For the Burkes, crime fiction is all in the familyIn art as in nature, the apple doesn't fall far from the tree. Case in point: Alafair Burke. The daughter of acclaimed crime writer James Lee Burke was reading aloud from Cool Hand Luke at age 5 and crafting complete mystery stories with cool Burke titles such as The Case of the Cat Who Lost Its Meow long before her classmates had even mastered their ABCs.
Forget nature vs. nurture Alafair Burke had both growing up at the foot of one of the hardest working authors in crime fiction.
"When people asked what he did, I would say he was a college professor and a writer," Alafair recalls from Buffalo, New York, during a conference call that included her famous father. "He wrote every day in the house; that was what I would see him do. His good habits, I think, rubbed off on the kids."Rubbed off, indeed. All four Burke children have been successful in their careers. Andree is a psychologist, Pamala a television ad producer, and Alafair, the youngest, followed her brother Jim Jr. into law as a prosecuting attorney.
"Alafair was a straight-A student from first grade all the way through Stanford law," the proud father chimes in from the family's summer home in Missoula, Montana. "She was Phi Beta Kappa at Reed College and graduated at the top of her class at Stanford law."To which Alafair commences blushing in Buffalo.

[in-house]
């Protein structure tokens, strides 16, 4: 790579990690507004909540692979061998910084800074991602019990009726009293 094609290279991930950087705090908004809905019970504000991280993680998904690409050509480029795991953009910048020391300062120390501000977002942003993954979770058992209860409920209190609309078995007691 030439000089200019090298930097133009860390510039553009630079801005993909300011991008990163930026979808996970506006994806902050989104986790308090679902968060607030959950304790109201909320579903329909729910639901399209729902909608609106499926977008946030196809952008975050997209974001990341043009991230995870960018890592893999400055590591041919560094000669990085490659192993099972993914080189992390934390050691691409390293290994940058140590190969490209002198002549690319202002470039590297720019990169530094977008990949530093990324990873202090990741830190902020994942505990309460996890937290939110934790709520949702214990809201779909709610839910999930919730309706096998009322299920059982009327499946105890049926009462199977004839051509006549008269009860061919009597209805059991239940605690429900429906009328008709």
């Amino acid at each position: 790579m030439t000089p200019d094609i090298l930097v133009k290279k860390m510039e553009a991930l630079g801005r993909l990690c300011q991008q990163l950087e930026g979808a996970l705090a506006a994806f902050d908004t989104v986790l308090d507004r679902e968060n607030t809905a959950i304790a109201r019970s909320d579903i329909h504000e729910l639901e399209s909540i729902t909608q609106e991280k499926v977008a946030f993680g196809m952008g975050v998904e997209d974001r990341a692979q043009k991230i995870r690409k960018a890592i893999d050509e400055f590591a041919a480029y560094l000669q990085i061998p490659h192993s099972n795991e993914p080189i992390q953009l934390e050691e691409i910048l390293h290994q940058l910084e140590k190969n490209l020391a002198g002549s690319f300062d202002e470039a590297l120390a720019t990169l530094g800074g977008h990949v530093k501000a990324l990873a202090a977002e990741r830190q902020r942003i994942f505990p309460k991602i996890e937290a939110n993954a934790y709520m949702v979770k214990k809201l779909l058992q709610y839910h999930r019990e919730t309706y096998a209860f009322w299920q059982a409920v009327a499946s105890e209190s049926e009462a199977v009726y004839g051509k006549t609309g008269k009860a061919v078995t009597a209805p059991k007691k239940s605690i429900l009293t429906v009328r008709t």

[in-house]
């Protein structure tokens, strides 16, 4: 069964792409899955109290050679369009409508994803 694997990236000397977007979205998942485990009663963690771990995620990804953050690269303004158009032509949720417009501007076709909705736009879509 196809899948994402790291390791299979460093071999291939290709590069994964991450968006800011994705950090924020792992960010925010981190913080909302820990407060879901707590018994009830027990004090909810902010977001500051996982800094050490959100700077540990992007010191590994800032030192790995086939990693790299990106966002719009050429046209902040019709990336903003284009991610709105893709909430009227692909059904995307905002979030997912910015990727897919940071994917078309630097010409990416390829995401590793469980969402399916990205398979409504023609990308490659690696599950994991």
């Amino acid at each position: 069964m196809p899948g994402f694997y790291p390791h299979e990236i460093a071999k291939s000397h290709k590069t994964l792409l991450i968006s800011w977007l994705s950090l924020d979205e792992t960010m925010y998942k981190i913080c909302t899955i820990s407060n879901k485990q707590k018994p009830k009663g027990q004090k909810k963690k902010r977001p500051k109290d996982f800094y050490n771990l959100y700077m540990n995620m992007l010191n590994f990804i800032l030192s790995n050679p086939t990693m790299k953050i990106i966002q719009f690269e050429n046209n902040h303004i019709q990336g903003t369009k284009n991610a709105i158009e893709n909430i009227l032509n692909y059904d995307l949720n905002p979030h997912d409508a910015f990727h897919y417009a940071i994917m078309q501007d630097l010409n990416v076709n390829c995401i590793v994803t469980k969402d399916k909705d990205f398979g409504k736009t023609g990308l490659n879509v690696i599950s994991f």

"The downside of the story is she gets it from her mom!" James howls, bursting into his distinctive full-throated belly laugh.
Pearl, his wife of 43 years, is an irrepressible Beijing-born painter and photographer who once served as a flight attendant with Air America. The two met as creative writing graduate students at the University of Missouri.
The occasion of this father-daughter tele-reunion is the publication of Judgment Calls, Alafair's debut legal thriller and first in a planned series. Samantha Kincaid, deputy district attorney for Multnomah County in Portland, Oregon, is old enough to know the ropes but young enough to care. When a 13-year-old prostitute is brutally attacked on the outskirts of town, Kincaid decides to press for an attempted murder conviction against the advice of her boss, Tim O'Donnell, who would rather accept an assault plea.
Kincaid's moral compass quickly leads her into Portland's darker corners, where an underage prostitution ring, a headline-making death penalty case and a serial killer make her question her own judgment calls.
Alafair admits she modeled Sam after her own experiences as an assistant Multnomah County D.A.; she spent five years there and tried more than 30 cases, most of them involving domestic violence, before accepting a teaching position at Hofstra School of Law.
"She's a bit of a tougher egg than I am; she's probably more of what I strive to be than what I am," Alafair admits. "She has kind of a crazy personality where she does everything to extremes. She's a little obsessive."The title is a lovely double entendre, invoking both the art of the law and its very real consequences. Judgment Calls reveals what really happens in the sidebars and behind closed doors in the judge's chambers, where life-or-death decisions are never black or white.